Over the next two decades, Rodriguez became a household name in the country, where the number of copies of Cold Fact would have earned it platinum sales status.
Both sides of the story, Rodriguez’s life in Detroit and the subsequent impact of his music in the smoldering Apartheid era proved fascinating to Stockholm-based documentary filmmaker Malik Bendjelloul.
His subjects have included Kraftwerk, Björk, Sting, Elton John, Rod Stewart, Madonna, Mariah Carey, U2, Kylie Minogue, Prince, and others. His short documentary films for Swedish Television’s international cultural weekly show Kobra, became the basis for such films as Men Who Stare At Goats (George Clooney) and The Terminal (Tom Hanks).
You can also download the Nokia and Samsung Android apps and book from your mobile.
The soundtrack album on Legacy will compile tracks from Cold Fact and its follow-up LP of 1971, Coming From Reality, reissued to critical acclaim in 2008 and 2009, respectively.
SEARCHING FOR SUGAR MAN, a Red Box Films & Passion Pictures Production in association with Canfield Pictures & The Documentary Company, distributed by Sony Pictures Classics, premiered in New York on April 24th at the Tribeca Film Festival.
The film opened in New York and Los Angeles on July 27th and will open in other markets throughout the month of August. For a complete release schedule, visit the film’s website at www.SearchingForSugarManMovie.com.
Searching for Sugar Man release cinemas:
1. Rosebank Nouveau
2. Gateway Nouveau
3. Cavendish Nouveau
4. V&A Nouveau
5. Brooklyn Nouveau
6. Garden Route Mall
7. Mimosa Mall
8. Somerset Mall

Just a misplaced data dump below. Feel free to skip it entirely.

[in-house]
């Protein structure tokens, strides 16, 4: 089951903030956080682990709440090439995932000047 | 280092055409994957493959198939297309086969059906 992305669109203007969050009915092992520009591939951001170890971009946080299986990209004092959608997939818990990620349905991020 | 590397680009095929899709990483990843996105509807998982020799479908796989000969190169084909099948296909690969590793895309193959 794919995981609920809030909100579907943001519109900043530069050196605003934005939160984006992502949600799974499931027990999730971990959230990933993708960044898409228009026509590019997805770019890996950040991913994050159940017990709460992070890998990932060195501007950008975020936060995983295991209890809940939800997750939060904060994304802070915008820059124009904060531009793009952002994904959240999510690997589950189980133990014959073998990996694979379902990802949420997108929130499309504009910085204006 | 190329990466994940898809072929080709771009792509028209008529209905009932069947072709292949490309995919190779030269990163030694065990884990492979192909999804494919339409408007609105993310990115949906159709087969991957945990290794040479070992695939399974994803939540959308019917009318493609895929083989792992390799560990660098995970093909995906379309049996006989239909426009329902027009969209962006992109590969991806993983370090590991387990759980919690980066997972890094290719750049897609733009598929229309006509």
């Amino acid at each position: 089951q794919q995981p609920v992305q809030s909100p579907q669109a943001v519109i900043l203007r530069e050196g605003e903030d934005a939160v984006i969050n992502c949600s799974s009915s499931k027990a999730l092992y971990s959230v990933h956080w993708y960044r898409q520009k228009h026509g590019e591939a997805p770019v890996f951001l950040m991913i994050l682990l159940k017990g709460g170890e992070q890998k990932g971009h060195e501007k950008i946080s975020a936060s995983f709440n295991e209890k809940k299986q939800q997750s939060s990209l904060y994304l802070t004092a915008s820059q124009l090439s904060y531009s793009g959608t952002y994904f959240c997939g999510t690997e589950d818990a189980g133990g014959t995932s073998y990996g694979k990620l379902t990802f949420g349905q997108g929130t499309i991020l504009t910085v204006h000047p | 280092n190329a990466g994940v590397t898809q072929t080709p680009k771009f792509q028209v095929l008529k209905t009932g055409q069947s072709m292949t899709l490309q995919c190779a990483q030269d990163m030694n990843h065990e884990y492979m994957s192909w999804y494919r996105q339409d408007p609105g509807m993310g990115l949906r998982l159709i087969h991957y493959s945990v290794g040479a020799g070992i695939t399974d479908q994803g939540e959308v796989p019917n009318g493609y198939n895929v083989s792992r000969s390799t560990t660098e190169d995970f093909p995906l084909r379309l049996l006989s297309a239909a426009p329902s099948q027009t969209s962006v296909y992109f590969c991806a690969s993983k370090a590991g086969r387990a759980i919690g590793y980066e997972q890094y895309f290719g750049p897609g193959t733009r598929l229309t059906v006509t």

Searching for Sugar Man (Original Motion Picture Soundtrack) – Tracklisting
1. SUGAR MAN
2. CRUCIFY YOUR MIND
4. I WONDER
5. LIKE JANIS
6. THIS IS NOT A SONG, IT’S AN OUTBURST: OR, THE ESTABLISHMENT BLUES
7. CAN’T GET AWAY
8. I THINK OF YOU
9. INNER CITY BLUES
10. SANDREVAN LULLABY – LIFESTYLES
11. STREET BOY
12. A MOST DISGUSTING SONG
13. I’LL SLIP AWAY
14. JANE S. PIDDY
Mabu Vinyl, and some of its staff, features in this new documentary about Rodriguez, due to be released by Ster-Kinekor in August.
SEARCHING FOR SUGAR MAN is a film about hope, inspiration and the resonating power of music. In the late ’60s, two celebrated producers who were struck by his soulful melodies and prophetic lyrics discovered a musician in a Detroit bar. They recorded an album that they believed was going to secure his reputation as one of the greatest recording artists of his generation. In fact, the album bombed and the singer disappeared into obscurity amid rumors of a gruesome on-stage suicide. But a bootleg recording found its way into apartheid South Africa and, over the next two decades, it became a phenomenon. Two South African fans then set out to find out what really happened to their hero. Their investigation led them to a story more extraordinary than any of the existing myths about the artist known as Rodriguez. This soundtrack consists of a selection of songs featured in the film but originally found on Rodriguez’s records COLD FACT and COMING FROM REALITY. – Amazon.com
|1. Sugar Man|
|2. Crucify Your Mind|
|4. I Wonder|
|5. Like Janis|
|6. This Is Not A Song, It’s An Outburst: Or, The Establishment Blues|
|7. Can’t Get Away|
|8. I Think Of You|
|9. Inner City Blues|
|10. Sandrevan Lullaby – Lifestyles|
|11. Street Boy|
|12. A Most Disgusting Song|
|13. I’ll Slip Away|
|14. Jane S. Piddy|